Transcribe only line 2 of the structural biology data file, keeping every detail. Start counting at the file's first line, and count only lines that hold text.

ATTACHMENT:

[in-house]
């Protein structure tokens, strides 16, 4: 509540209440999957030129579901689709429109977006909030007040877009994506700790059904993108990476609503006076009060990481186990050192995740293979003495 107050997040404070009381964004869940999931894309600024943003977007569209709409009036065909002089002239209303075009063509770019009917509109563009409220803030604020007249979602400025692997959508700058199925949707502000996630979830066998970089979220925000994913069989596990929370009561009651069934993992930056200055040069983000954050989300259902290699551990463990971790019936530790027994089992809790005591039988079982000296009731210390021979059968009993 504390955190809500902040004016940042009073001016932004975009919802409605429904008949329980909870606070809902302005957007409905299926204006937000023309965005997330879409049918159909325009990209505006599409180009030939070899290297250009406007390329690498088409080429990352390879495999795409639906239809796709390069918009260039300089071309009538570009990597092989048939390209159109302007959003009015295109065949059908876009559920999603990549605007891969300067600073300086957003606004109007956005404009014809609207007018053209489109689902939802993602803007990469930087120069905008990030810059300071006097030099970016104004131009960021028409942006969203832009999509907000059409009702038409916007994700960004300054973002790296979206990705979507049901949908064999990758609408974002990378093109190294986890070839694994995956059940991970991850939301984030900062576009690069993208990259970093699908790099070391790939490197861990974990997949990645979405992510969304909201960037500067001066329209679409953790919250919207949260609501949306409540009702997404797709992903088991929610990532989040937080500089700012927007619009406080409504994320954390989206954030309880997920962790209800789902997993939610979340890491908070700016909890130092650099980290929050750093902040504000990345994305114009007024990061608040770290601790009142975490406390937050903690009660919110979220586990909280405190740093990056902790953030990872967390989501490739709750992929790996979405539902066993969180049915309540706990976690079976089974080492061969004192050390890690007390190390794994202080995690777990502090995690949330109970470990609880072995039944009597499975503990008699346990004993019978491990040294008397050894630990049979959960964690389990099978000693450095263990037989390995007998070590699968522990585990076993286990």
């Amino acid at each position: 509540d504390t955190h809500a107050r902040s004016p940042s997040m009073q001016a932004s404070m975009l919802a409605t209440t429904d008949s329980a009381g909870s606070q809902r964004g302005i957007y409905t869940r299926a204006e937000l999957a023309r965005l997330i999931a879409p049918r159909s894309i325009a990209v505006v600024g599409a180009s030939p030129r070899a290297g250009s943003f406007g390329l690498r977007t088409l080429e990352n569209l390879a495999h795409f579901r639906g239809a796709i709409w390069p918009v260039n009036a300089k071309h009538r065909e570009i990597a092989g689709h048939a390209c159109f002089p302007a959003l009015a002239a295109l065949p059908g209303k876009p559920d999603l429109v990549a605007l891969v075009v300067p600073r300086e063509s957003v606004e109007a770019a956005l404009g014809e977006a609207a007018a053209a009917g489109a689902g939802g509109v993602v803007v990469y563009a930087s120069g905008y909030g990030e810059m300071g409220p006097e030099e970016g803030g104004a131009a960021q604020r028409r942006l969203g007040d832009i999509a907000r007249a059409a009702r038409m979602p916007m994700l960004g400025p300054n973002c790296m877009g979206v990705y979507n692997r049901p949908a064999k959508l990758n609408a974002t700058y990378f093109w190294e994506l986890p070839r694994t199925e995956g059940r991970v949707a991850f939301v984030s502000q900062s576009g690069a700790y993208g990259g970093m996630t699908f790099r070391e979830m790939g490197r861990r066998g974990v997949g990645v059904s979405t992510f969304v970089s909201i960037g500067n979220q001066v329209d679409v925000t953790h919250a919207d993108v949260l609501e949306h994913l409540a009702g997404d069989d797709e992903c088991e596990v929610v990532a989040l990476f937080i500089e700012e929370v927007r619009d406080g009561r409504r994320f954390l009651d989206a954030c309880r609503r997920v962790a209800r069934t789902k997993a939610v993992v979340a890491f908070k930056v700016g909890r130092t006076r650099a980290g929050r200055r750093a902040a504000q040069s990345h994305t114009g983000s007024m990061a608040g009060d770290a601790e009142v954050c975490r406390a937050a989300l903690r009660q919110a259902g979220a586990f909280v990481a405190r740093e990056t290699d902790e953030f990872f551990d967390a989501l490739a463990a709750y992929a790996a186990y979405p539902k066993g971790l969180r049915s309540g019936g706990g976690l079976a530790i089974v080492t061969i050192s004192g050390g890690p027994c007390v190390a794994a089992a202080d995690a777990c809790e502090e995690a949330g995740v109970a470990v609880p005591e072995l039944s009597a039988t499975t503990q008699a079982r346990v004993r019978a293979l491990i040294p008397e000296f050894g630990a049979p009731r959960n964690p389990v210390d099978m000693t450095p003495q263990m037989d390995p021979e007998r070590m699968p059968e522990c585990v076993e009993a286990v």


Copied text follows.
């Protein structure tokens, strides 16, 4: 509540209440999957030129579901689709429109977006909030007040877009994506700790059904993108990476609503006076009060990481186990050192995740293979003495 107050997040404070009381964004869940999931894309600024943003977007569209709409009036065909002089002239209303075009063509770019009917509109563009409220803030604020007249979602400025692997959508700058199925949707502000996630979830066998970089979220925000994913069989596990929370009561009651069934993992930056200055040069983000954050989300259902290699551990463990971790019936530790027994089992809790005591039988079982000296009731210390021979059968009993 504390955190809500902040004016940042009073001016932004975009919802409605429904008949329980909870606070809902302005957007409905299926204006937000023309965005997330879409049918159909325009990209505006599409180009030939070899290297250009406007390329690498088409080429990352390879495999795409639906239809796709390069918009260039300089071309009538570009990597092989048939390209159109302007959003009015295109065949059908876009559920999603990549605007891969300067600073300086957003606004109007956005404009014809609207007018053209489109689902939802993602803007990469930087120069905008990030810059300071006097030099970016104004131009960021028409942006969203832009999509907000059409009702038409916007994700960004300054973002790296979206990705979507049901949908064999990758609408974002990378093109190294986890070839694994995956059940991970991850939301984030900062576009690069993208990259970093699908790099070391790939490197861990974990997949990645979405992510969304909201960037500067001066329209679409953790919250919207949260609501949306409540009702997404797709992903088991929610990532989040937080500089700012927007619009406080409504994320954390989206954030309880997920962790209800789902997993939610979340890491908070700016909890130092650099980290929050750093902040504000990345994305114009007024990061608040770290601790009142975490406390937050903690009660919110979220586990909280405190740093990056902790953030990872967390989501490739709750992929790996979405539902066993969180049915309540706990976690079976089974080492061969004192050390890690007390190390794994202080995690777990502090995690949330109970470990609880072995039944009597499975503990008699346990004993019978491990040294008397050894630990049979959960964690389990099978000693450095263990037989390995007998070590699968522990585990076993286990």